refilling the water tank


Heading into the forest

As you cross the river you enter a new realm, and the trees completely surround you. It is at this point that you assume the elephant train will scare any living creature away, but soon find your mahut leading your elephant in a completely different direction and pretty soon the forest envelopes you, and so do the spider webs.

The one important rule we had been given was not to drop anything, as it is nearly impossible to hop on down from an elephant (unless you are a mahut of course). Barely 10min into the safari we hear a thud… followed shortly after by an “ah oh”. Jens’ bag had come lose and fallen to the floor. We all looked sheepishly at the mahut, for some reason it made us all guilty, but with a word our fabulous elephant simply turned her head leaned over and picked it up with her trunk. The bag was triple tied at that point.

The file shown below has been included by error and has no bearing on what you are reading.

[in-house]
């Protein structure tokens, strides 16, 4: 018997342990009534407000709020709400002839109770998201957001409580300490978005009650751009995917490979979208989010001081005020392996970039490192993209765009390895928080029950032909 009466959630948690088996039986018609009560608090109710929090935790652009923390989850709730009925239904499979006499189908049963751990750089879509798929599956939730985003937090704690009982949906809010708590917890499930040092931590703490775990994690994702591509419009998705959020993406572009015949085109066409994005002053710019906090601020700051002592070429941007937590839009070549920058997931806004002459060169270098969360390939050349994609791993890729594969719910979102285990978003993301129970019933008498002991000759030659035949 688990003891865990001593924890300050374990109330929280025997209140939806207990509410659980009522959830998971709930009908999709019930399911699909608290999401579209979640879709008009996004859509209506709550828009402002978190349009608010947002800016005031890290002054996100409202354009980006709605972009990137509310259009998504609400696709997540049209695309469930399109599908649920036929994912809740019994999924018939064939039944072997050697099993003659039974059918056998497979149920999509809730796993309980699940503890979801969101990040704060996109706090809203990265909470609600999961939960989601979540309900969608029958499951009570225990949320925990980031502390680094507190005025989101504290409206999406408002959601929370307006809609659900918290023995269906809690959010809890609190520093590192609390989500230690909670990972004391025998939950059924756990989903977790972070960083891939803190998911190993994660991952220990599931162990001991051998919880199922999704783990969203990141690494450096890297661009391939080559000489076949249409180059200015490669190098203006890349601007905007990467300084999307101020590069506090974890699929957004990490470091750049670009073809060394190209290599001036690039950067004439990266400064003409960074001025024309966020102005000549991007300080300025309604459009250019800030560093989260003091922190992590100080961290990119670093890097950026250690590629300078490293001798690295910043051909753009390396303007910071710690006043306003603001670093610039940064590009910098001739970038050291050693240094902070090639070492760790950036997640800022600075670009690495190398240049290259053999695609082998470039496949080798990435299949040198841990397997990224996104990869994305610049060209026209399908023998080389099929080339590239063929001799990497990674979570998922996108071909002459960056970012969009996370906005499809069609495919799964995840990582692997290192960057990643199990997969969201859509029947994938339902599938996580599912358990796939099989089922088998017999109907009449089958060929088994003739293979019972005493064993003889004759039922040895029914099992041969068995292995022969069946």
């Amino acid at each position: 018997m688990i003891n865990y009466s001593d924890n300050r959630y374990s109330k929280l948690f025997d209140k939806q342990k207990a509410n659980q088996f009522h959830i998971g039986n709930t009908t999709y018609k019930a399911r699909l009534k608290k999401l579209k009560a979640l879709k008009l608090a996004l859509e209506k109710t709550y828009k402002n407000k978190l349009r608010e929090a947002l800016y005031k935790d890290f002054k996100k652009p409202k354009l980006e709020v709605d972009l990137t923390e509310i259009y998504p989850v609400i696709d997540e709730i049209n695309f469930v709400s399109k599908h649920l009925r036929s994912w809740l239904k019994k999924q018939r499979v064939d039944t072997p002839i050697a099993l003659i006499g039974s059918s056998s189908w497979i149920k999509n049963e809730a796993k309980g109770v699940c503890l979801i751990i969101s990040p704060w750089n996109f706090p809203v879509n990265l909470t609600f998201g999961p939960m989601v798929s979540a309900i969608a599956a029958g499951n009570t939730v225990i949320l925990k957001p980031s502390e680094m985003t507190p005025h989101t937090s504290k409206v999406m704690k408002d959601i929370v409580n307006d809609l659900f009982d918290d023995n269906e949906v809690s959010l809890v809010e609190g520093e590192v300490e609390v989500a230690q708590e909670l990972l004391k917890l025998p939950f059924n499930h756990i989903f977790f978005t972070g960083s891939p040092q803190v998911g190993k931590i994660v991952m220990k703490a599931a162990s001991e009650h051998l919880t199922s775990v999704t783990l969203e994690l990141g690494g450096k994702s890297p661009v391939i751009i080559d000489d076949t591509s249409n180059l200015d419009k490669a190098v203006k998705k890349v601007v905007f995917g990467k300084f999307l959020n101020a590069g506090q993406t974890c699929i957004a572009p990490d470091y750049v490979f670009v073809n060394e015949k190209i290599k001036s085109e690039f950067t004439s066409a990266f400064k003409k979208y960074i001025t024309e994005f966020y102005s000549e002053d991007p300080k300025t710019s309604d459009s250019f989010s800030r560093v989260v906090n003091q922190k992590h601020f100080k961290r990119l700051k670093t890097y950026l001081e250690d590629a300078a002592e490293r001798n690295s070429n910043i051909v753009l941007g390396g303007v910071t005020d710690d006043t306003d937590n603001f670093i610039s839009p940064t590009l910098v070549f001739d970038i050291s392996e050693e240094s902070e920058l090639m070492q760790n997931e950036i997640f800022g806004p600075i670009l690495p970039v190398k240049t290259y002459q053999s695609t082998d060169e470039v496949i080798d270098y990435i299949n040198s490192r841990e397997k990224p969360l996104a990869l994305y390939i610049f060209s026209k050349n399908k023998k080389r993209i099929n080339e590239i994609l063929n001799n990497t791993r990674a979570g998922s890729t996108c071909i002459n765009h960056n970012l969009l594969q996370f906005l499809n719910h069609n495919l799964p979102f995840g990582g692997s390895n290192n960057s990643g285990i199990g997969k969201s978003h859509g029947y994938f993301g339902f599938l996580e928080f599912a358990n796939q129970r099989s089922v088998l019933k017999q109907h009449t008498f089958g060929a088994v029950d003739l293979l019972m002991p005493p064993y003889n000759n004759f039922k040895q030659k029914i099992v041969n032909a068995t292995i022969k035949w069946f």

Our mahut spoke some English and told us a little about our Elephant. Her name is Galipoli and she is 30yrs old. He had been her mahut for 5yrs and 2mths. She had had 1 baby so far. Such a beautiful eley!

As we veered right away from the other elephants we immediately saw some spotted deer, monkeys and some birds. The jungle noises surrounded us completely and you were just amazed by everything you saw, smelt, heard. Jens and I chatted a bit as we rode and looked for tigers (there is always hope right?) or rhinos (a much more likely but still slim possibility). Jens had been in marketing in Germany and had recently quit his job to travel for a year, so we hit it off immediately as that was pretty much what I had done.